Abstract: The 2012–2013 U.N. regular budget is historic because it marks the end of a decade of unprecedented growth of the U.N. budget. However, the U.N. budget process suggests that this will likely be an aberration and that irresponsible budget growth will resume shortly. Until the disconnect between financial obligations and influence over the U.N. budget process is overcome, the U.N. budget will likely continue to grow unchecked. The U.S. should seek to adjust the U.N. scale of assessment to more equitably distribute the costs of the organization among the member states, grant large contributors more influence in budgetary decisions, promote U.N. budgetary restraint by coordinating with other large contributors and, whenever necessary, enforce budget restraint by withholding U.S. contributions..”
Analysis of the history of the United Nations regular budget unequivocally confirms that the growth in the U.N. budget over the past decade has been truly extraordinary, outstripping the previous period of rapid growth in the U.N. regular budget during the mid-1970s and early 1980s. In a welcome development, the sharp increases in the regular budget over the past decade have been arrested, even slightly reversed in the 2012–2013 biennial budget. Regrettably, this does not necessarily indicate a fundamental shift in U.N. budgetary practices. On the contrary, the conditions contributing to budgetary constraint are likely to be transitory. Congress and the Administration should work together to strengthen U.S. influence and secure further U.N. budget reductions.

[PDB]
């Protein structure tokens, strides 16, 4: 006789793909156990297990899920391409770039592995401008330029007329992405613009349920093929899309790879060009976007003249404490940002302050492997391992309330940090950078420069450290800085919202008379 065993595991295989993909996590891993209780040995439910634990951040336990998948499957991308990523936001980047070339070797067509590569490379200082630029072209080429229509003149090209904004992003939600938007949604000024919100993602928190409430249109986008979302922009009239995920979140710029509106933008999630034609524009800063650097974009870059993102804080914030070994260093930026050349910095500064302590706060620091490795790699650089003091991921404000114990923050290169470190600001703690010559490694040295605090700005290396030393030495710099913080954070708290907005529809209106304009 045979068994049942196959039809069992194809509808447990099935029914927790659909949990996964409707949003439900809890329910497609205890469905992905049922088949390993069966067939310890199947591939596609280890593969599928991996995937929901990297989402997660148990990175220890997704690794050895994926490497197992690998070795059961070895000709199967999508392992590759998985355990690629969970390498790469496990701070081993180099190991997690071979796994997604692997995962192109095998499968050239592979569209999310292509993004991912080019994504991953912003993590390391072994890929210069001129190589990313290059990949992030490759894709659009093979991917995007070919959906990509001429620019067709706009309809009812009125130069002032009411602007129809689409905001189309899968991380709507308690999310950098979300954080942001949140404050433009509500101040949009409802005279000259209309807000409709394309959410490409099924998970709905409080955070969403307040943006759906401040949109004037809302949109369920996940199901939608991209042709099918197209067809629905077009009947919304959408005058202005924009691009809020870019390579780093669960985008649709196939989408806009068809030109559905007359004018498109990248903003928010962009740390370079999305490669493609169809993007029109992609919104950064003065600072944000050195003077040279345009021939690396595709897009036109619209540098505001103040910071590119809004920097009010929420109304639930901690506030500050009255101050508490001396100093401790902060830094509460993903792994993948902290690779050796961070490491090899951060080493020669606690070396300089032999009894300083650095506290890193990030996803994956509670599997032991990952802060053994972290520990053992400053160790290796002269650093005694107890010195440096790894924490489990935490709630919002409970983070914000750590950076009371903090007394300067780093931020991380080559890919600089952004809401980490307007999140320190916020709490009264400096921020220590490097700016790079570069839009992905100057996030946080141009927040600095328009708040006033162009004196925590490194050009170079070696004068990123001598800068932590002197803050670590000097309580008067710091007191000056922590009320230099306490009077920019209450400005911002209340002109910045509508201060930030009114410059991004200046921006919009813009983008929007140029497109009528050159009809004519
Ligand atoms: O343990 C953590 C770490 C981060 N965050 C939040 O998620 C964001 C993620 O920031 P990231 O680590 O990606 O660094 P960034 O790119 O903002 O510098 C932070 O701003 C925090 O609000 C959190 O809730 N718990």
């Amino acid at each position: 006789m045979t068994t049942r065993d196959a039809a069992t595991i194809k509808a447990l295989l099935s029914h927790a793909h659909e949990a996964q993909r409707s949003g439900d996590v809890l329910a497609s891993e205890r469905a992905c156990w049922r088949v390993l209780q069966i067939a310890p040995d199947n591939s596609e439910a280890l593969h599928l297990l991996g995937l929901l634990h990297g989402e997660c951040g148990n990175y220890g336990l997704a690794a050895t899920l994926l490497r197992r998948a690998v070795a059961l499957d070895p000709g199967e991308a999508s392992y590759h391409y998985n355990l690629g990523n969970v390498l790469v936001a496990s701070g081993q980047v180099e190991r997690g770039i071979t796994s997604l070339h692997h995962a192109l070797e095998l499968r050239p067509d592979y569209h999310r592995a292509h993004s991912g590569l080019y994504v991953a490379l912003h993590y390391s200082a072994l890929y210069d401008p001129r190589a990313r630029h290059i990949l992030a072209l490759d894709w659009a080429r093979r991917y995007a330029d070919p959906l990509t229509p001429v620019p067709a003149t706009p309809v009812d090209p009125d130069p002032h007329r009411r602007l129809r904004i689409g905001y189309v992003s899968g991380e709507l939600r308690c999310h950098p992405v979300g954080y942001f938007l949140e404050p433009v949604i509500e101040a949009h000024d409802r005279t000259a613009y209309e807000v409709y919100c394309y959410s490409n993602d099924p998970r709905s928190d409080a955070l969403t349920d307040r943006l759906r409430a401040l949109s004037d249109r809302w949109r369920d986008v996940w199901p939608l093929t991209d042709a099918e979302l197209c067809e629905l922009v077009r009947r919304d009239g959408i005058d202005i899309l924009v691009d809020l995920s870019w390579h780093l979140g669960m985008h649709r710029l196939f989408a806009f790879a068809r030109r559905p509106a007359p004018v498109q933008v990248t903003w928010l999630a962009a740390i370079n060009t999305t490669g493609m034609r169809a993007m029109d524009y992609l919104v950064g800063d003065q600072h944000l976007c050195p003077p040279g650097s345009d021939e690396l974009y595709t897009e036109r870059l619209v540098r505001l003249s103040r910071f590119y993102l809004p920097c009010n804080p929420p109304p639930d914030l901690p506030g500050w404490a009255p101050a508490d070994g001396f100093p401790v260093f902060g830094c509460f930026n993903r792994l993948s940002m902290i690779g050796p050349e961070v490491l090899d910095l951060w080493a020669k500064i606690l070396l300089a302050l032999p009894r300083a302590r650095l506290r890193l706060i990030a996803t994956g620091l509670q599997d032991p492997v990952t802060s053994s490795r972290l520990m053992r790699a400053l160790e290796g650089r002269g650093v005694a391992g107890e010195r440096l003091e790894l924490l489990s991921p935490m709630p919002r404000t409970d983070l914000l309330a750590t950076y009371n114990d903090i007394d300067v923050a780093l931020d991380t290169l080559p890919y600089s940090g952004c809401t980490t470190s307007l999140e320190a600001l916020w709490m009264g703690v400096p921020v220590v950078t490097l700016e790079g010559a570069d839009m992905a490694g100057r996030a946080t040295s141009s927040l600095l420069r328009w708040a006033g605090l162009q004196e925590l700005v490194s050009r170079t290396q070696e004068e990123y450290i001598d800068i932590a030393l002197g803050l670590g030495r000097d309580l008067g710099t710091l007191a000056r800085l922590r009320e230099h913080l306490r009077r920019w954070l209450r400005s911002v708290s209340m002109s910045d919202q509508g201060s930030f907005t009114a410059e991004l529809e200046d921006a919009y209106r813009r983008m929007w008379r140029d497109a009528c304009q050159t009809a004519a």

The U.N. Regular Budget
Earlier this year, the Obama Administration announced that the initial U.N. regular budget for 2012–2013 of $5.15 billion is $263 million lower than the final expenditures for the 2010–2011 budget and nearly $44 million lower than the 2012–2013 budget originally proposed by U.N. Secretary-General Ban Ki-moon. The U.S. Mission to the U.N. claimed in December that this was “only the second time in the last 50 years that the General Assembly has approved a regular budget level below the previous biennia’s final appropriation.”
Although U.N. budgetary information is posted in the organization’s document system, it is difficult to find and its format is not user-friendly. The lack of comprehensive budget data presented in a consistent format in one place has inhibited research and informed policymaking. This paper rectifies this problem by presenting comprehensive data on the U.N. regular budget, compiled by the U.S. Mission to the U.N., in nominal and real terms for the entire history of the organization.
Based on U.N. regular budget data since 1946, the recently adopted 2012–2013 biennial budget is the third initial U.N. regular budget since 1960 that was lower than the final appropriation for the previous budget.